Monica Aharonian is and 18 year old Senior, living in Saratoga, and attending Westmont High in Campbell. She is interested in radiology and politics and hopes to attend Cal Poly San Luis Obispo. Her hobbies include exercising and playing the guitar.
Attending the Watermark Women’s Conference, with the help of AIWA-SF has been one of the most inspirational and interesting experiences I have yet had. Throughout my day, I was fascinated to learn different techniques of how to make yourself heard as a woman, in a male dominated world. As someone who has been pondering the field of either medicine or politics, the messages conveyed by the speakers were something to be taken and applied to the real world of my future.
Our first speaker was happiness psychologist and expert, Shawn Achor. He emphasized the power that you yourself have on your own mindset and happiness. As a society, we are taught that money buys happiness, and other people can affect your mood when in reality, we are responsible for our own happiness, and our outlook on life influences us more than we think it does.
Annie Clark came to the stage and spoke of a traumatic event in her life: being raped in college at North Carolina. She however used this as motivation to become a women’s rights activist, after disliking the way her school dealt with her case. Annie founded the End Rape on Campus group to end sexual assault on universities. In a smaller private room session, Berkeley Alum Sofie Karasek spoke of her similar situation and poor university administration treatment in order to act upon this to the legislative level. Sofie’s court case is still pending and had the school followed the Title IX enforcement, the perpetrator would face the consequences he deserved. In the current society, unfortunately, very few rapists face consequences while the victims aren’t always believed and are even slut shamed, which results in less and less cases actually being reported. Listening to Annie and Sofie speak about how they made an impact shows that if you’re loud enough, your voice will be heard. They were able to start an organization as well as make reform on their campuses.
We were lucky enough to have the iconic Facebook COO, Sheryl Sandberg, pop by to have a Q and A session with Kara Swisher, Founder of Recode. Having one of the most powerful women in the tech world come and speak was an honor, and it was touching to hear her stories about her relationship with Mark Zuckerberg and his wife Priscilla, as well as overcoming a huge struggle in her life, her husband’s death. Not just on the Facebook board, Sheryl started LeanIn.org to empower women by having peer group meetings, and educating women on how to lead and how as a society, we can finally achieve gender equality. By the time I’m old enough to do something myself, hopefully we will have progressed but I intend to start an organization or charity in order to help women all over the world reach their full potential.
Luvvie Ajayi, author of I’m Judging You, told the audience about her career transition, from a nine to five job to a blogger and author. Luvvie has a blog and is also the founder of The Red Pump Project, focused on impacts of HIV and AIDS on women. Her humor and warm smile spread through the audience, as she talked about her love for shoes and social justice. She taught us that sometimes, a career transition may be slow and unstable at times, but it’s more important to take risks and go for your hobby or something that you love over something that may not invoke as much passion and interest but has stability.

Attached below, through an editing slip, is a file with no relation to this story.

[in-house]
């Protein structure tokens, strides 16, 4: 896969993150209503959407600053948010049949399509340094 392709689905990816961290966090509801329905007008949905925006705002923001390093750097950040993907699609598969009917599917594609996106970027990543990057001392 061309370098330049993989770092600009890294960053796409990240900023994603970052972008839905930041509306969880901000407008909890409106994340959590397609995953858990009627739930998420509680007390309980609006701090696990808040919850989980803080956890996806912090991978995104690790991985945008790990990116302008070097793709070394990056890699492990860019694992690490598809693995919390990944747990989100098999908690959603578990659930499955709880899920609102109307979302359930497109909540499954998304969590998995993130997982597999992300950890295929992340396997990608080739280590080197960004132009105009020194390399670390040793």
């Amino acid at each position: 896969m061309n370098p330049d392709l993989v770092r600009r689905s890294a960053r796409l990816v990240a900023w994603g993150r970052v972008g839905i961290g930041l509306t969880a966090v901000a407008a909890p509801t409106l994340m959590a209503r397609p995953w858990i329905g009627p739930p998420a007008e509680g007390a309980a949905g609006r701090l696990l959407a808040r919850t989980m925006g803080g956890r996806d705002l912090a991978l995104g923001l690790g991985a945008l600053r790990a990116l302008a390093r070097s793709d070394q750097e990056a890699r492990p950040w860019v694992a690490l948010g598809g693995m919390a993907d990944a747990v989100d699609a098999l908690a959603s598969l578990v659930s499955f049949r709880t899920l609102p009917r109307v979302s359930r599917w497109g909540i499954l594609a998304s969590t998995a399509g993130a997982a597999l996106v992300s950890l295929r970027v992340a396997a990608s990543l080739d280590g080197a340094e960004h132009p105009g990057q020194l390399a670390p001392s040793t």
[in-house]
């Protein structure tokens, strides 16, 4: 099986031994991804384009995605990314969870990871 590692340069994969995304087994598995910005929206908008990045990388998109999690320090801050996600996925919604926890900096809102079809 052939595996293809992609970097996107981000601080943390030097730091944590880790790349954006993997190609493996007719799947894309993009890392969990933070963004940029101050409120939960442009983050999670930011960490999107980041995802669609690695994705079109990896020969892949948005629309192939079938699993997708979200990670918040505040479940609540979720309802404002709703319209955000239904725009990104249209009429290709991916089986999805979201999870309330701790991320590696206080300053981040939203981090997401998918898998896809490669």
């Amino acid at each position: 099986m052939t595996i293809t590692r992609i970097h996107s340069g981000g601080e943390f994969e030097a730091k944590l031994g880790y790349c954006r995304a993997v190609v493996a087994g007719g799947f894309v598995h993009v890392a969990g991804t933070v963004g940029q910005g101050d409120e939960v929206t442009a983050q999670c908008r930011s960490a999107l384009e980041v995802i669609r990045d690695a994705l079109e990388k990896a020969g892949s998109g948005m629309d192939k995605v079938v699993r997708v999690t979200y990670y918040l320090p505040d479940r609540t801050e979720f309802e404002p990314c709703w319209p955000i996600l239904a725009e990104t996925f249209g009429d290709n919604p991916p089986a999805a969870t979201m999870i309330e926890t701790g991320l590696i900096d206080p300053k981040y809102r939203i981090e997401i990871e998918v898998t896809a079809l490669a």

Actress Viola Davis’ speech started with the hardships of her life, living in a tiny apartment infested with rats with an abusive father. Using high school theatre as an escape from this, she worked hard to later be admitted to Julliard’s and pursue her dream of acting. By the end of her speech, I was in tears, listening to her talk about the horrors of her childhood, praying in the middle of the night for her parents’ fighting to stop. Viola’s life stands as the epitome of the cliche but applicable quote, “follow your dreams.” Despite all the difficulties she faced at home, she managed to reach her ambitious goal of making it across our screens. Although most of our home problems are miniscule compared to what hers used to be, we can use her life story as motivation to get through any hard times and focus on what we want most.
Finally, politicians Condoleezza Rice and Madeleine Albright had a Q and A session with Kara Swisher. Both were previously Secretaries of State and I found it interesting listening to opposing party politicians talk on the same topic with different rhetoric and obviously viewpoints, although they did agree on a few things. I admired Rice’s professionalism and elegance as well as Albright’s humorous and more straight up answers. When asked about a current political topic, Rice answered with a polite and mellow response while Albright began with, “well, I’m not going to be as polite,” and made the entire audience laugh. These women showed us that it’s important to be objective in life and with objectiveness, it is possible to be friends just as they have been for a long time.
Attending this conference was an eye-opening and inspirational experience. Living in the current world, at times you feel that as a woman you are restricted in ways both literally and emotionally. After watching these women and some men tell their stories, I have come to the realization that although it may be harder to get your voice across, it is still possible with the right techniques and volume.
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